In adapting Berton Roueché's New Yorker essay "Ten Feet Tall," Nicholas Ray cannily renamed the story Bigger Than Life. Both stories recount the tragedy of a diseased man whose treatment leads him to psychotic delusions of grandeur, but Ray's 1956 film doesn't merely reflect the protagonist's feeling that he's become a colossus; it's also a skillful use of melodrama (a bigger-than-life narrative form) shot in the ultra-wide Cinemascope format. And the story is about more than medical and domestic anxieties, markers of life; it's about the spectre of what lies outside the boundary of life: death and, perhaps, God. Not just any '50s filmmaker could get away with the climactic line of dialogue "God was wrong," a signifier that the film's tragic hero has gone beyond pity and fear to a perhaps irredeemable state.
Coming directly off of his smash hit Rebel Without a Cause, Ray proved again to be a master of screen tension. Bigger Than Life didn't score at the box office, and has languished in relative obscurity, though it has long been praised by cinephiles (Ray was especially popular among the Cahiers du Cinema crowd, Truffaut selecting Bigger Than Life as the best film of the year). Right from the start, Bigger Than Life is arresting: the credit sequence features a push-in to a school as happy kids pour out in a display of freedom, innocence, euphoria, and general youthful vitality—qualities our protagonist craves. He (and we) will likewise be schooled and released, like it or not, into a world that’s crueler than we like to think.
Our tragic hero is James Mason as Ed Avery, a married-with-children school teacher living in the heart of suburbia. “Let’s face it," he tells his wife Lou (Barbara Rush). "We’re dull.” But just barely beneath the surface of middle-class domesticity lurk compounding crises. Wishing to keep his family in clover, Ed supplements his take-home pay by moonlighting as a cab dispatcher (in what sounds like an in-joke, given British-born Mason's conspicuously velvety accent, the supposedly All-American Ed is nicknamed "Voice" by the cabbies). The stress of the long hours and his duplicity contribute to a physical condition Ed has been fruitlessly trying to ignore. One evening, both secrets bubble to the surface, sending Ed to the hospital for a diagnosis and a course of treatment.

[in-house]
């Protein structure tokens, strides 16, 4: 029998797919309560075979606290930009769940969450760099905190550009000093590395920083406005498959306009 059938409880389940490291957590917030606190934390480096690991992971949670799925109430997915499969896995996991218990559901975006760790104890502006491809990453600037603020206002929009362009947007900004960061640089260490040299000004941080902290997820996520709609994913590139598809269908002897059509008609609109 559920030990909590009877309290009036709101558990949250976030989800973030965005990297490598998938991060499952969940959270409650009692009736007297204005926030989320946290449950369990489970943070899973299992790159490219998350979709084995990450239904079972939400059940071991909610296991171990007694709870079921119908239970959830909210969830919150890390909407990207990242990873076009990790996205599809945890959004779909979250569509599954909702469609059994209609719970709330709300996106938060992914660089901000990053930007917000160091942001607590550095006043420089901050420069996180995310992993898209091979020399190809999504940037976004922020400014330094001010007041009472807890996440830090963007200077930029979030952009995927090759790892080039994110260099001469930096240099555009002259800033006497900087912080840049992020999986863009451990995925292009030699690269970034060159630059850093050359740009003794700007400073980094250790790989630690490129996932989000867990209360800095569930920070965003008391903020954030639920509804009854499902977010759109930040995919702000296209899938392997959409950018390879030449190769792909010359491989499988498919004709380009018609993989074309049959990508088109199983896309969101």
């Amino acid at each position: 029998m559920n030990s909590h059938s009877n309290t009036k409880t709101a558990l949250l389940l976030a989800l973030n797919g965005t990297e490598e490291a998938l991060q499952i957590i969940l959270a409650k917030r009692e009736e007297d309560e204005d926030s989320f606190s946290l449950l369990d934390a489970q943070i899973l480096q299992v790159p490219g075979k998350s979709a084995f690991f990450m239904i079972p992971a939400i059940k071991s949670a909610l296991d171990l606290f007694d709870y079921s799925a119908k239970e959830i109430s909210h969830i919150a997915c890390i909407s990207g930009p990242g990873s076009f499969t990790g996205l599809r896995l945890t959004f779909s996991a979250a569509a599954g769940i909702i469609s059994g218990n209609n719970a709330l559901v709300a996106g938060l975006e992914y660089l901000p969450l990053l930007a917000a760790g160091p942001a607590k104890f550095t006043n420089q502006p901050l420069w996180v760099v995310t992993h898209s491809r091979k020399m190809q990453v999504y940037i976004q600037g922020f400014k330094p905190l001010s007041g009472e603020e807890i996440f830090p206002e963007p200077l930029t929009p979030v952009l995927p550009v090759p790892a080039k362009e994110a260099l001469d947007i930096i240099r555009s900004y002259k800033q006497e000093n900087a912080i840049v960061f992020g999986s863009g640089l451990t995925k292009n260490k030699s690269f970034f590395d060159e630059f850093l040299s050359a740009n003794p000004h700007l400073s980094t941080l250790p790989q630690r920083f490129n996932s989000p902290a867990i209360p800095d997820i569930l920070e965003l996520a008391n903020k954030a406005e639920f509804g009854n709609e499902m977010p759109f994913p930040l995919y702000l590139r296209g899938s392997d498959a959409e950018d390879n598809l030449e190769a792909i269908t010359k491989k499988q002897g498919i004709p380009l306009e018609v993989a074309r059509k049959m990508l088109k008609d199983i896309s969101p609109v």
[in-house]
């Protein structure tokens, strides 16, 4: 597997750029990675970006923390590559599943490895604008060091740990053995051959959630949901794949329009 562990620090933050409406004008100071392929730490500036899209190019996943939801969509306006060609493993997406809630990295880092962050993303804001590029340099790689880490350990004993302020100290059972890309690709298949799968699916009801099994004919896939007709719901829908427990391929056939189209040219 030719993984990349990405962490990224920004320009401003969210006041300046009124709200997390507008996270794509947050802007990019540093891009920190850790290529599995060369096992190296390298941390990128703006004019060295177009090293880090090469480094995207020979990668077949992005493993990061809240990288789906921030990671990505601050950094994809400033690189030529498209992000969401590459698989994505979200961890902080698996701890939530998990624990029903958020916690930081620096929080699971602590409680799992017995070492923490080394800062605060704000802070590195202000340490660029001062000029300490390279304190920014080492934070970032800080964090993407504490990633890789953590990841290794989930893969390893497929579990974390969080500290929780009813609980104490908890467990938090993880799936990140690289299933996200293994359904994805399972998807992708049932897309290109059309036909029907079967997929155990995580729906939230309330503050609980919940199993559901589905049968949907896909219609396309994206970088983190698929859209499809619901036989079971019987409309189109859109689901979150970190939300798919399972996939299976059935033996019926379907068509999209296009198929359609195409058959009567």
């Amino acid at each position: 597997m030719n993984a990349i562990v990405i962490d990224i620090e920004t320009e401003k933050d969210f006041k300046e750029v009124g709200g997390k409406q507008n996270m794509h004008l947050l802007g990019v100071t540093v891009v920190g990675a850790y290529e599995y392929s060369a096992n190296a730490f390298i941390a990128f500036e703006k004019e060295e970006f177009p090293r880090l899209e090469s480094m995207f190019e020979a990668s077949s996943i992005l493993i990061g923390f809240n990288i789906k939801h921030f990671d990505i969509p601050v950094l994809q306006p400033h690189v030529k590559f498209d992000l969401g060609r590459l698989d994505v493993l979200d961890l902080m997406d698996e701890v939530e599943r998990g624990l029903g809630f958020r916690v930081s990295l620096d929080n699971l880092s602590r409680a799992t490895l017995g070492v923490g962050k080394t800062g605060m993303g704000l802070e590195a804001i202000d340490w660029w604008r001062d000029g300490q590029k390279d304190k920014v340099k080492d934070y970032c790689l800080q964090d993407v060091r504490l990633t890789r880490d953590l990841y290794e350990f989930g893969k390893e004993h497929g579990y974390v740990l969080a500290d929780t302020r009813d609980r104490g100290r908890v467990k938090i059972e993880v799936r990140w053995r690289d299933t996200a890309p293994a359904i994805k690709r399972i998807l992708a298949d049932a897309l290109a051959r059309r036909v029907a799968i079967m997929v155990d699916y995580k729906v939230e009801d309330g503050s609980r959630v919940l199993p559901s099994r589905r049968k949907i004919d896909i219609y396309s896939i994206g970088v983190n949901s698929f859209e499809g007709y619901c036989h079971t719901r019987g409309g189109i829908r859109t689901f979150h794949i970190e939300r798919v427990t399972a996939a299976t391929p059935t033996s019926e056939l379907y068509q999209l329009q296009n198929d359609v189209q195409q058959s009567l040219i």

Along with a cortisone prescription, the Averys get a warning of potential side effects, particularly if Ed should waver from his scheduled intake. Of course, that's exactly what he does: at first, the "miracle drug" makes Ed an energetic, apparent picture of health, but when his mood begins to swing, fueling disconcerting rants and unreasonable demands, Ed overdoses rather than incurring a further medical bill with a follow-up visit to his doctor. Ed's erratic moods force Lou and the couple's young son Richie (Christopher Olsen of The Man Who Knew Too Much) to walk on eggshells and look to Ed's best friend and co-worker Wally Gibbs (Walter Matthau) for aid; especially in the context of the pre-feminist '50s, Lou is horrifyingly helpless and understandably neurotic in her confused impulses. It doesn't take long for Ed to advance from emotional abuse to full blown paranoia and physical threats.
The screenplay credited to Cyril Hume & Richard Maibaum (later the longtime screenwriter for James Bond) got uncredited polishes from playwright Clifford Odets and Gavin Lambert, with producer Mason defending the story's increasingly dark material. No one shaped the material more intensely than Ray, who thoroughly coded the film with the deepest of bourgeois insecurities. Ed has decorated his home with travel posters to exotic destinations he fears he'll never see, and he frets about recent house guests "the Joneses," with whom he and Lou must implicitly keep up. Ed's dim apology to Lou "Sometimes we say more than we mean" helps to frame the story as a study in male repression unleashed.
The post-cortisone Ed is a raging id, whose rants about the inadequacy of suburban social values bring to the surface his subconscious, shockingly superior appraisal of himself relative to his peers and family. When a nakedly arrogant Ed tells a classroom-full of parents, "We're breeding a race of moral midgets," most are aghast but at least one recommends him for promotion, reminding us Ed is not alone in putting children on notice as vessels of parental expectations. (At times resembling Ed's remark, the students in the film provide some of the film's select moments of humor.)